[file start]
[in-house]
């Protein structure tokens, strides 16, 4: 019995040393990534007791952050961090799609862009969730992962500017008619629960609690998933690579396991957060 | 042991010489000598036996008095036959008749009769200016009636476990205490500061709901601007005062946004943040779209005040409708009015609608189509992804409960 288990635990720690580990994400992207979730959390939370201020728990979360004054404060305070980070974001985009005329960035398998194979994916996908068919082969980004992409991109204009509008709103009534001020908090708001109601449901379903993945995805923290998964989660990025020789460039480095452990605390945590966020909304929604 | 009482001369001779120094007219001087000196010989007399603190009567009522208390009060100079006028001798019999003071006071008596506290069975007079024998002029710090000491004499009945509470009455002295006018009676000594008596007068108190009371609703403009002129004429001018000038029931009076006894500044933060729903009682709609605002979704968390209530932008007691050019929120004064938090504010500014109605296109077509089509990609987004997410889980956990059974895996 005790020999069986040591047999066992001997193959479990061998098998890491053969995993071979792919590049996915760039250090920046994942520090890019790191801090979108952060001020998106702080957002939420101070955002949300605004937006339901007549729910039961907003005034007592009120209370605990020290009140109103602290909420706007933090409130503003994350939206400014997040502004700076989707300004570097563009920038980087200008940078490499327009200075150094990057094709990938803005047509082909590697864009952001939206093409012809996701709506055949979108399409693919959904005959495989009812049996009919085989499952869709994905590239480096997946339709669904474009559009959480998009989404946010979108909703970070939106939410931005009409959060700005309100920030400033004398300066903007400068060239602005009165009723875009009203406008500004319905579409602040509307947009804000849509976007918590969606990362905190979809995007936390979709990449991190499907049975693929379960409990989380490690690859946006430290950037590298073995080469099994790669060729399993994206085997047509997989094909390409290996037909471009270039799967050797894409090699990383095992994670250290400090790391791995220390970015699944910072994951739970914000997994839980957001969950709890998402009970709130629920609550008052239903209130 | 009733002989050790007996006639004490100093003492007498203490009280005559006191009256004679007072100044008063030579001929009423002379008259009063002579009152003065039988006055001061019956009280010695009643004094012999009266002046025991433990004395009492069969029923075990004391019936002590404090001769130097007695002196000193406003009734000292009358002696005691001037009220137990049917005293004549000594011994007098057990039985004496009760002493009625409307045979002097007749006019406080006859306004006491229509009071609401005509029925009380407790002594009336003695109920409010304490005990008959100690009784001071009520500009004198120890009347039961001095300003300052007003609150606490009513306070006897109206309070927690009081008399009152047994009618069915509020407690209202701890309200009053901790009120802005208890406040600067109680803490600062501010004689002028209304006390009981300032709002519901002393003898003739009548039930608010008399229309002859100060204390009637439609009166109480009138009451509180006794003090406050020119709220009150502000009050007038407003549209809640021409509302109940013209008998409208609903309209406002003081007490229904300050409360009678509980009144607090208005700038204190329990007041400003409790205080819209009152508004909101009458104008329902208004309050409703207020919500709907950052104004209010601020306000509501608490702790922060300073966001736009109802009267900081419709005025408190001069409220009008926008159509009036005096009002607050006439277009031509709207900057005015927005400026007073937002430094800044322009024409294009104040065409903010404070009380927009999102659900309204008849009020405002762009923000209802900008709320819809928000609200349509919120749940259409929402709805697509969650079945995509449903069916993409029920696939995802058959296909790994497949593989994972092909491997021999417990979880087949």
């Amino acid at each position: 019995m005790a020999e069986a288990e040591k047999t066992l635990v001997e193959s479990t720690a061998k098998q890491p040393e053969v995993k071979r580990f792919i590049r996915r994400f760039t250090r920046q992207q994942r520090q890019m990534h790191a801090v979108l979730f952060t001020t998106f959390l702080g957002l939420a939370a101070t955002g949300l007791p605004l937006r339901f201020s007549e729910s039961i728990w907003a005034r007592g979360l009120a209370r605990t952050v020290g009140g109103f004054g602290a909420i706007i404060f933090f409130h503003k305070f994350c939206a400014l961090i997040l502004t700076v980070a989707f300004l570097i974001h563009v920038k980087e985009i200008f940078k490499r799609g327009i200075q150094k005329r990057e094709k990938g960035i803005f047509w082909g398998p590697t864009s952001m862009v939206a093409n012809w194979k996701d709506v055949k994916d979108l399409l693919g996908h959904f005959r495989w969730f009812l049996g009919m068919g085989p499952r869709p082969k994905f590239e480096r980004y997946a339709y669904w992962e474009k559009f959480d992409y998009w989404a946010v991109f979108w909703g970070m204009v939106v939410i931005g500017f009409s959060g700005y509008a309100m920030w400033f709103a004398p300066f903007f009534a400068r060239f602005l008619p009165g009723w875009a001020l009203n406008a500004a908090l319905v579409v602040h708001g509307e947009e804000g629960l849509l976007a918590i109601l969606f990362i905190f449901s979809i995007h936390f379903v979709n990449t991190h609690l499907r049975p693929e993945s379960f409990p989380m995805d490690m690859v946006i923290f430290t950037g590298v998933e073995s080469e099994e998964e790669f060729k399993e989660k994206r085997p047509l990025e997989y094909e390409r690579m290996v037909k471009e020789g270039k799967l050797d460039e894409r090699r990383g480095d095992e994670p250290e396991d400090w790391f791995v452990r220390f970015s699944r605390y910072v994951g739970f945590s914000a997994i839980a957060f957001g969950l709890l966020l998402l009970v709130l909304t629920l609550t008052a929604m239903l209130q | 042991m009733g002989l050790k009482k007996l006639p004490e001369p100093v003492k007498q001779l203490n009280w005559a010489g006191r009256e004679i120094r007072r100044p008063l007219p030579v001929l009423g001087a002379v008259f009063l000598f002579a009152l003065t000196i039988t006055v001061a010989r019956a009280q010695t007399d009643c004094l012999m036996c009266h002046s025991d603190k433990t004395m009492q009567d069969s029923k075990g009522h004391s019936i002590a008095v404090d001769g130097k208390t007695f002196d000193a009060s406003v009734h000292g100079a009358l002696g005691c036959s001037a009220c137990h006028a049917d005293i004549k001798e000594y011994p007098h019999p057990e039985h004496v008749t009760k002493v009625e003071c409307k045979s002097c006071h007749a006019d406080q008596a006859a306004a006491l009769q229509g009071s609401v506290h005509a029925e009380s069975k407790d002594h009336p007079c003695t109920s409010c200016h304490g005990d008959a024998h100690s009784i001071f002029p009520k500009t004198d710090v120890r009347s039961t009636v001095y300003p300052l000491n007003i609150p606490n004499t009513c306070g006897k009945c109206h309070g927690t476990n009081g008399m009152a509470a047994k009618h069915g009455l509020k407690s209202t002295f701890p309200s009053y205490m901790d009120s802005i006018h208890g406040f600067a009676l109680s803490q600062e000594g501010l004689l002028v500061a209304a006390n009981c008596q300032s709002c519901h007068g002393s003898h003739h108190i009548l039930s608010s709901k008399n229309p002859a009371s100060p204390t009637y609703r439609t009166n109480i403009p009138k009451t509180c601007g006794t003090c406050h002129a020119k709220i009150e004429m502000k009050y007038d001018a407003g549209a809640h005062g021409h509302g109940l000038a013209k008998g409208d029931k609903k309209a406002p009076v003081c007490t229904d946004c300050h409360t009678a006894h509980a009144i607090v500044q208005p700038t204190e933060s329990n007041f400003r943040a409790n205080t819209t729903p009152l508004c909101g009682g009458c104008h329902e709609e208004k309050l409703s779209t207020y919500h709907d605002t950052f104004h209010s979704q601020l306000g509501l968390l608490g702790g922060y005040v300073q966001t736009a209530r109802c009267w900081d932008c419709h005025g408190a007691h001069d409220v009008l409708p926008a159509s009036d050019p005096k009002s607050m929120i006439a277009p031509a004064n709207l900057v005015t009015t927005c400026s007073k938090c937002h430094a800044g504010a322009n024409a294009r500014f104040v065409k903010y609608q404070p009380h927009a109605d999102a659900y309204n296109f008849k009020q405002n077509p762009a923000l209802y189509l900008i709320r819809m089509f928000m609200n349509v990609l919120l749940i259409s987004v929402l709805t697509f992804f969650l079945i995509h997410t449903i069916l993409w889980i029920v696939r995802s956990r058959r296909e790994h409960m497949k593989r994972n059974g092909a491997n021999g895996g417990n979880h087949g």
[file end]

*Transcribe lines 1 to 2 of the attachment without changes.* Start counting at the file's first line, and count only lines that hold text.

[in-house]
């Protein structure tokens, strides 16, 4: 019995040393990534007791952050961090799609862009969730992962500017008619629960609690998933690579396991957060 | 042991010489000598036996008095036959008749009769200016009636476990205490500061709901601007005062946004943040779209005040409708009015609608189509992804409960 288990635990720690580990994400992207979730959390939370201020728990979360004054404060305070980070974001985009005329960035398998194979994916996908068919082969980004992409991109204009509008709103009534001020908090708001109601449901379903993945995805923290998964989660990025020789460039480095452990605390945590966020909304929604 | 009482001369001779120094007219001087000196010989007399603190009567009522208390009060100079006028001798019999003071006071008596506290069975007079024998002029710090000491004499009945509470009455002295006018009676000594008596007068108190009371609703403009002129004429001018000038029931009076006894500044933060729903009682709609605002979704968390209530932008007691050019929120004064938090504010500014109605296109077509089509990609987004997410889980956990059974895996 005790020999069986040591047999066992001997193959479990061998098998890491053969995993071979792919590049996915760039250090920046994942520090890019790191801090979108952060001020998106702080957002939420101070955002949300605004937006339901007549729910039961907003005034007592009120209370605990020290009140109103602290909420706007933090409130503003994350939206400014997040502004700076989707300004570097563009920038980087200008940078490499327009200075150094990057094709990938803005047509082909590697864009952001939206093409012809996701709506055949979108399409693919959904005959495989009812049996009919085989499952869709994905590239480096997946339709669904474009559009959480998009989404946010979108909703970070939106939410931005009409959060700005309100920030400033004398300066903007400068060239602005009165009723875009009203406008500004319905579409602040509307947009804000849509976007918590969606990362905190979809995007936390979709990449991190499907049975693929379960409990989380490690690859946006430290950037590298073995080469099994790669060729399993994206085997047509997989094909390409290996037909471009270039799967050797894409090699990383095992994670250290400090790391791995220390970015699944910072994951739970914000997994839980957001969950709890998402009970709130629920609550008052239903209130 | 009733002989050790007996006639004490100093003492007498203490009280005559006191009256004679007072100044008063030579001929009423002379008259009063002579009152003065039988006055001061019956009280010695009643004094012999009266002046025991433990004395009492069969029923075990004391019936002590404090001769130097007695002196000193406003009734000292009358002696005691001037009220137990049917005293004549000594011994007098057990039985004496009760002493009625409307045979002097007749006019406080006859306004006491229509009071609401005509029925009380407790002594009336003695109920409010304490005990008959100690009784001071009520500009004198120890009347039961001095300003300052007003609150606490009513306070006897109206309070927690009081008399009152047994009618069915509020407690209202701890309200009053901790009120802005208890406040600067109680803490600062501010004689002028209304006390009981300032709002519901002393003898003739009548039930608010008399229309002859100060204390009637439609009166109480009138009451509180006794003090406050020119709220009150502000009050007038407003549209809640021409509302109940013209008998409208609903309209406002003081007490229904300050409360009678509980009144607090208005700038204190329990007041400003409790205080819209009152508004909101009458104008329902208004309050409703207020919500709907950052104004209010601020306000509501608490702790922060300073966001736009109802009267900081419709005025408190001069409220009008926008159509009036005096009002607050006439277009031509709207900057005015927005400026007073937002430094800044322009024409294009104040065409903010404070009380927009999102659900309204008849009020405002762009923000209802900008709320819809928000609200349509919120749940259409929402709805697509969650079945995509449903069916993409029920696939995802058959296909790994497949593989994972092909491997021999417990979880087949």